HOWARD COUNTY, TX (KWES) - Lightning sparked three tank battery fires Friday afternoon - two in Howard County and one in Glasscock County - and left firefighters on high alert for hours while they evaluated re-ignition risks and prepared for additional weather-related emergencies, officials said.
Flames were extinguished without incident and no injuries were reported at the three locations, authorities confirmed.
The first blaze broke out around 1 p.m. at an oilfield site on Highway 176, approximately four miles west of Interstate 20, after lightning struck a tank battery, according to Howard County Volunteer Fire Chief Tommy Sullivan.
The second one ignited on Ranch Road 33 in Glasscock County. Crews later rushed to a third on East Howard Field Road.
The blaze on Highway 176 caused a chemical reaction within the bottom portion of the tank, Sullivan said, and led to a booming explosion heard miles away.
"Usually, [fire-caused explosions] blow the tops off of them," he explained. "This one failed on the bottom, which makes that tank like a 'hydro-rocket.'"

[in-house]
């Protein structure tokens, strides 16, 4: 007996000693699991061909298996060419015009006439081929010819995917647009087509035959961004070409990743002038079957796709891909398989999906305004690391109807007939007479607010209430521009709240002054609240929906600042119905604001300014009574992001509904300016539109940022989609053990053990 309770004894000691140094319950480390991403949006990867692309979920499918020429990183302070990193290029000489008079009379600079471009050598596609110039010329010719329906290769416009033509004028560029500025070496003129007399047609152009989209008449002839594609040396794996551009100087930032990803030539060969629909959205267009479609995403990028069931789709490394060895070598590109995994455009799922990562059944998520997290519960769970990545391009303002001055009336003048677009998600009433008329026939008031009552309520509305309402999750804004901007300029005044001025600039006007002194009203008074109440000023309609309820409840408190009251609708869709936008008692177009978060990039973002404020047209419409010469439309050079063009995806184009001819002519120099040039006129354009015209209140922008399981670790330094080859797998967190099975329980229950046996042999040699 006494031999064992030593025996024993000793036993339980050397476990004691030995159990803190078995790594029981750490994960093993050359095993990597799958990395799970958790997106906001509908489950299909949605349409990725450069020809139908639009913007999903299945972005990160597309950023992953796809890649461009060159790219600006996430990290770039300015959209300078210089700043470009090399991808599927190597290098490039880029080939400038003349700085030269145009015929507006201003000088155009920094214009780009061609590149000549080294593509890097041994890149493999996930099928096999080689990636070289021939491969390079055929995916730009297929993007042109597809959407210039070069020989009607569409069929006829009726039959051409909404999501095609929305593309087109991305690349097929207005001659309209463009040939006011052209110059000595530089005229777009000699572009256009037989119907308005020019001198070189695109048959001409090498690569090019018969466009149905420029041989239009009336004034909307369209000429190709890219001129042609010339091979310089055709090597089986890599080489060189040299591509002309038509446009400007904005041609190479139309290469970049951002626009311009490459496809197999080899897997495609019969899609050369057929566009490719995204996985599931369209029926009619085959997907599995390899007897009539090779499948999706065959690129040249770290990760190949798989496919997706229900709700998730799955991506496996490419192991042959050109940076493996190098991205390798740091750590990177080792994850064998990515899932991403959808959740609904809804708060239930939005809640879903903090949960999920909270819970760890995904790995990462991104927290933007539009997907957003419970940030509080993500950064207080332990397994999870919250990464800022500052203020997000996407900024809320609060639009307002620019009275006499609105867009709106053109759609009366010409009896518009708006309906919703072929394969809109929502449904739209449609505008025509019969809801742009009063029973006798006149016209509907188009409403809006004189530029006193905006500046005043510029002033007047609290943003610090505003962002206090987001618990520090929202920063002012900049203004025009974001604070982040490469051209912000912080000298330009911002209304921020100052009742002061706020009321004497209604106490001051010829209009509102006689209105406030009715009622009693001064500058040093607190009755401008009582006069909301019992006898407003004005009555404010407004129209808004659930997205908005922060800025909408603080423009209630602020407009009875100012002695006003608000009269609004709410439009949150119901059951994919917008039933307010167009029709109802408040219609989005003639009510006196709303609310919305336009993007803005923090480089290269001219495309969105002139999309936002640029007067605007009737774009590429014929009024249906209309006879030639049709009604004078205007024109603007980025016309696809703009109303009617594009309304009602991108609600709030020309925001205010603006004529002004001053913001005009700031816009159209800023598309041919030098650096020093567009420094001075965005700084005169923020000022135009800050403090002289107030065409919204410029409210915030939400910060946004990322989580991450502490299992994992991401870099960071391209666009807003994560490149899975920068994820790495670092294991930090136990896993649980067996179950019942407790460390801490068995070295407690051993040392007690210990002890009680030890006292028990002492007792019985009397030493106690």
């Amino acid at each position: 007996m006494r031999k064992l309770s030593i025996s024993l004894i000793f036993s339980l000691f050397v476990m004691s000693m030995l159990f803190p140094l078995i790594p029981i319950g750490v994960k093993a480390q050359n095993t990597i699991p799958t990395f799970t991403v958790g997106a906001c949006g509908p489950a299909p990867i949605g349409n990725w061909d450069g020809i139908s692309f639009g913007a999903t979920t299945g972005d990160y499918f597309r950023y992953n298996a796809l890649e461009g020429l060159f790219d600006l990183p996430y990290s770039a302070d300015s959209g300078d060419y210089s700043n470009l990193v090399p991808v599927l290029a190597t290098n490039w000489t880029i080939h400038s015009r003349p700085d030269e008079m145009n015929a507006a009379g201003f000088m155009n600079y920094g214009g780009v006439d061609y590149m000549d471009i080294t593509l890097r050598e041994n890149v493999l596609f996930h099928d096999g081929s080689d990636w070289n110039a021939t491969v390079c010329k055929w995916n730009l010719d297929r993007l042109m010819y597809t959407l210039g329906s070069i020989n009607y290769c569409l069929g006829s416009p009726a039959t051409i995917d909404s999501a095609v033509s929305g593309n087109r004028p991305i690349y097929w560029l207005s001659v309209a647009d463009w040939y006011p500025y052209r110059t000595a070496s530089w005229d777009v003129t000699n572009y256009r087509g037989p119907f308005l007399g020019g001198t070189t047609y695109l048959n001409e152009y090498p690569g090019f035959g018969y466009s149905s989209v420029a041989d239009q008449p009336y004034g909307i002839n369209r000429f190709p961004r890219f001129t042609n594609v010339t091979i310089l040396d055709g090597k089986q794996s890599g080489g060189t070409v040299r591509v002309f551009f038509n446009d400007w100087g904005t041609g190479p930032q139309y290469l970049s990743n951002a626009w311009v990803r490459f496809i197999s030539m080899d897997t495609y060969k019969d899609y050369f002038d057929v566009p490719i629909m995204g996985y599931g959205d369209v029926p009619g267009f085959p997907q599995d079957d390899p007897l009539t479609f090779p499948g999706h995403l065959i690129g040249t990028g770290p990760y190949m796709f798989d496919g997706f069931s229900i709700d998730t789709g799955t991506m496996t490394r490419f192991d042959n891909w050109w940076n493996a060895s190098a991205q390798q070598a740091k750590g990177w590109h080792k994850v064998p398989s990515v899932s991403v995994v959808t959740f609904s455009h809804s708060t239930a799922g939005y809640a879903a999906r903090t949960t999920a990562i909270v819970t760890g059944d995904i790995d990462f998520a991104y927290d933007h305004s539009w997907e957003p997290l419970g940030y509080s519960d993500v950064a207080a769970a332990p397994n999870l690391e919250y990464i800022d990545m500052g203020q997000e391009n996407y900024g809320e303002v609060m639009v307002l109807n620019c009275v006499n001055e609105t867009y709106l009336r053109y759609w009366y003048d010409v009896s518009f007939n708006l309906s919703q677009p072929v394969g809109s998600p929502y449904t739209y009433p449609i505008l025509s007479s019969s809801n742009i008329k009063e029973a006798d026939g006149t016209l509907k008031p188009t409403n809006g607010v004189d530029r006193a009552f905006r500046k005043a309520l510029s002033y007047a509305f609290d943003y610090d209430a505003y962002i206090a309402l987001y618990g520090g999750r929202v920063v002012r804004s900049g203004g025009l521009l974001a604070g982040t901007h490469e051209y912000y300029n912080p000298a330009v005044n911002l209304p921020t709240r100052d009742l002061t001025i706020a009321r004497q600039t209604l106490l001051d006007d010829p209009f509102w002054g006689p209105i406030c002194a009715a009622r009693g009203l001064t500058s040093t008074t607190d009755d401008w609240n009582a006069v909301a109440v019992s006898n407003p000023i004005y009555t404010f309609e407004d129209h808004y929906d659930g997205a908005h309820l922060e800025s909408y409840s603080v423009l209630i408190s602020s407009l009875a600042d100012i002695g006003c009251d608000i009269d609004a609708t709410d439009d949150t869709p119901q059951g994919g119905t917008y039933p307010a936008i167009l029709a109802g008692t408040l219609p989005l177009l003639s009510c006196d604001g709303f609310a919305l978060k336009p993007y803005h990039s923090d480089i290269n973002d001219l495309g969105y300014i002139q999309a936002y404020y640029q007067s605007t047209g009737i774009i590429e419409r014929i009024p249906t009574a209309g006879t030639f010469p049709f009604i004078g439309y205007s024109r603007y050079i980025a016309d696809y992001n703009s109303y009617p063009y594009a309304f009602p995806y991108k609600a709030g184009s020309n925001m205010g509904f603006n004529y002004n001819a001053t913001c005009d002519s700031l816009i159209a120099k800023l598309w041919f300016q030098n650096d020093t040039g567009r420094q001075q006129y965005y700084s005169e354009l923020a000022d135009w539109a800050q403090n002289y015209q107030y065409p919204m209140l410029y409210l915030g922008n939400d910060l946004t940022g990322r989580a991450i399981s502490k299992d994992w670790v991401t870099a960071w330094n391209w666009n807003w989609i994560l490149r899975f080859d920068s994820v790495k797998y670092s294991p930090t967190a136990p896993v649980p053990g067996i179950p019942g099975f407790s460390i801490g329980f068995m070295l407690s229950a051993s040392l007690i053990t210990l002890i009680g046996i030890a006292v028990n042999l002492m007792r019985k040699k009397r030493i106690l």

The force of the resulting blast was exacerbated by high pressure and heat, the fire chief added. Surrounding equipment and a nearby mailbox were also blown apart and flung through the air.
Workers were on site during the incident, according to Sullivan, but all escaped unharmed.
The company operating the oilfield site could not be reached for comment.
Sullivan, who estimated he had responded to "600 or 700" tank battery fires during his 32-year career, said the region faces an unusually dangerous fire season this year.
Howard County firefighters respond to an average of 11 tank battery or oilfield fires annually, he said; Friday's two blazes within county lines brought this year's total to 30.
"I'd say 98 percent of the tank battery fires I've seen are caused by lightning," said Sullivan. "No matter what precautions you take, it's going to light something somewhere [on fire]."
He emphasized the importance of adhering to county-wide burn ban restrictions in order to reduce the "human factor" in the growing danger zone.